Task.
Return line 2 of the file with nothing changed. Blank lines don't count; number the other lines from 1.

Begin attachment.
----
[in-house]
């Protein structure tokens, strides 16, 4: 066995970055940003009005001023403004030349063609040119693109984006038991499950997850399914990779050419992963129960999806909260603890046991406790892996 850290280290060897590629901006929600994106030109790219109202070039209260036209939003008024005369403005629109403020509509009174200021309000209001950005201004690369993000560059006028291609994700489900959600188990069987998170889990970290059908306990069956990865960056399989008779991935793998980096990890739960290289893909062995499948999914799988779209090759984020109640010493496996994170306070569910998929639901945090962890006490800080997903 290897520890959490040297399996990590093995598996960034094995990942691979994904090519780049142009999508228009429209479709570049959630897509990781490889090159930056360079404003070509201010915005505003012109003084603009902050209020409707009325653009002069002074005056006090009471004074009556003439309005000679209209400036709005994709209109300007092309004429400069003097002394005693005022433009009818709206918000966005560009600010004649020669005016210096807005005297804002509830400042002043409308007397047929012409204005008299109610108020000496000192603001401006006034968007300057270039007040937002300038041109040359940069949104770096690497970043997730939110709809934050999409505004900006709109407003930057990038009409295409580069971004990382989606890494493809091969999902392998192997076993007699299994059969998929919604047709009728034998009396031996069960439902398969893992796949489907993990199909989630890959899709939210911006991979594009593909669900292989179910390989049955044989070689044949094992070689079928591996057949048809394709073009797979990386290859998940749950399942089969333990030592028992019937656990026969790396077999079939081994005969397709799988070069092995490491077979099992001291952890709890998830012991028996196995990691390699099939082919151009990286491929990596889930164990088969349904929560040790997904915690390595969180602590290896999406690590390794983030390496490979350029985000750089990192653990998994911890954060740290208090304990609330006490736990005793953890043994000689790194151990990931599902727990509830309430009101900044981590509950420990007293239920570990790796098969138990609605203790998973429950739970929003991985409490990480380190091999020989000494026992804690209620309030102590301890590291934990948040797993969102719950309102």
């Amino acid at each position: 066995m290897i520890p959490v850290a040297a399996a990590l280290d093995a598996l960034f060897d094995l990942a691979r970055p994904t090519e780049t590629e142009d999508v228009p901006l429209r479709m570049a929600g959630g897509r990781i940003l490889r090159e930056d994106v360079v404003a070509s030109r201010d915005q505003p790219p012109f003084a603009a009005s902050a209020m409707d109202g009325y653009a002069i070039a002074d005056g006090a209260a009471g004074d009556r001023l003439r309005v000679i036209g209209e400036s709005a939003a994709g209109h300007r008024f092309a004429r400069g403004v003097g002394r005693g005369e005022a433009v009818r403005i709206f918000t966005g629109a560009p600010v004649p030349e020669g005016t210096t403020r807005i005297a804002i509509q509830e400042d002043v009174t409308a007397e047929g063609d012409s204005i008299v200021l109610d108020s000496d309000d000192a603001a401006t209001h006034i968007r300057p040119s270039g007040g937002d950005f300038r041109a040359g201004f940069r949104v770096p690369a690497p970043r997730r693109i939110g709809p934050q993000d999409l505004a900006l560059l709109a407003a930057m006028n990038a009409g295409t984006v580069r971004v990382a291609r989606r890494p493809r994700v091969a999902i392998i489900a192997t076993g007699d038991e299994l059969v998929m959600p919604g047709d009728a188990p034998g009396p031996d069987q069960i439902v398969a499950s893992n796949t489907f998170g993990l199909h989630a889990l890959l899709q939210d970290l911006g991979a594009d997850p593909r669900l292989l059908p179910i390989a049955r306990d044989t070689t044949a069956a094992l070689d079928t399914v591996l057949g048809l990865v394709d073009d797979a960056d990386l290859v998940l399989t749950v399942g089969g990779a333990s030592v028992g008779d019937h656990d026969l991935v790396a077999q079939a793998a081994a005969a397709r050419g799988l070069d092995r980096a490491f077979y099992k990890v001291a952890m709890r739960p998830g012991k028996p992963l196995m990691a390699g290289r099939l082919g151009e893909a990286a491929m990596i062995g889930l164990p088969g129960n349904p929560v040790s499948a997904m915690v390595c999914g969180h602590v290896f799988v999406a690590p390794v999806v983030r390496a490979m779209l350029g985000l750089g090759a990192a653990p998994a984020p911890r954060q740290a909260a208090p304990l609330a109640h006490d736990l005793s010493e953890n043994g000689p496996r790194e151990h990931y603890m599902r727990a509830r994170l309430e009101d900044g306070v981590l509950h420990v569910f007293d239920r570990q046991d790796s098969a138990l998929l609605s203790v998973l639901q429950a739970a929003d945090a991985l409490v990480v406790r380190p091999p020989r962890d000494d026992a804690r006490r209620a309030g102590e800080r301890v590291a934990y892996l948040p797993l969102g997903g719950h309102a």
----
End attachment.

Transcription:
């Protein structure tokens, strides 16, 4: 066995970055940003009005001023403004030349063609040119693109984006038991499950997850399914990779050419992963129960999806909260603890046991406790892996 850290280290060897590629901006929600994106030109790219109202070039209260036209939003008024005369403005629109403020509509009174200021309000209001950005201004690369993000560059006028291609994700489900959600188990069987998170889990970290059908306990069956990865960056399989008779991935793998980096990890739960290289893909062995499948999914799988779209090759984020109640010493496996994170306070569910998929639901945090962890006490800080997903 290897520890959490040297399996990590093995598996960034094995990942691979994904090519780049142009999508228009429209479709570049959630897509990781490889090159930056360079404003070509201010915005505003012109003084603009902050209020409707009325653009002069002074005056006090009471004074009556003439309005000679209209400036709005994709209109300007092309004429400069003097002394005693005022433009009818709206918000966005560009600010004649020669005016210096807005005297804002509830400042002043409308007397047929012409204005008299109610108020000496000192603001401006006034968007300057270039007040937002300038041109040359940069949104770096690497970043997730939110709809934050999409505004900006709109407003930057990038009409295409580069971004990382989606890494493809091969999902392998192997076993007699299994059969998929919604047709009728034998009396031996069960439902398969893992796949489907993990199909989630890959899709939210911006991979594009593909669900292989179910390989049955044989070689044949094992070689079928591996057949048809394709073009797979990386290859998940749950399942089969333990030592028992019937656990026969790396077999079939081994005969397709799988070069092995490491077979099992001291952890709890998830012991028996196995990691390699099939082919151009990286491929990596889930164990088969349904929560040790997904915690390595969180602590290896999406690590390794983030390496490979350029985000750089990192653990998994911890954060740290208090304990609330006490736990005793953890043994000689790194151990990931599902727990509830309430009101900044981590509950420990007293239920570990790796098969138990609605203790998973429950739970929003991985409490990480380190091999020989000494026992804690209620309030102590301890590291934990948040797993969102719950309102």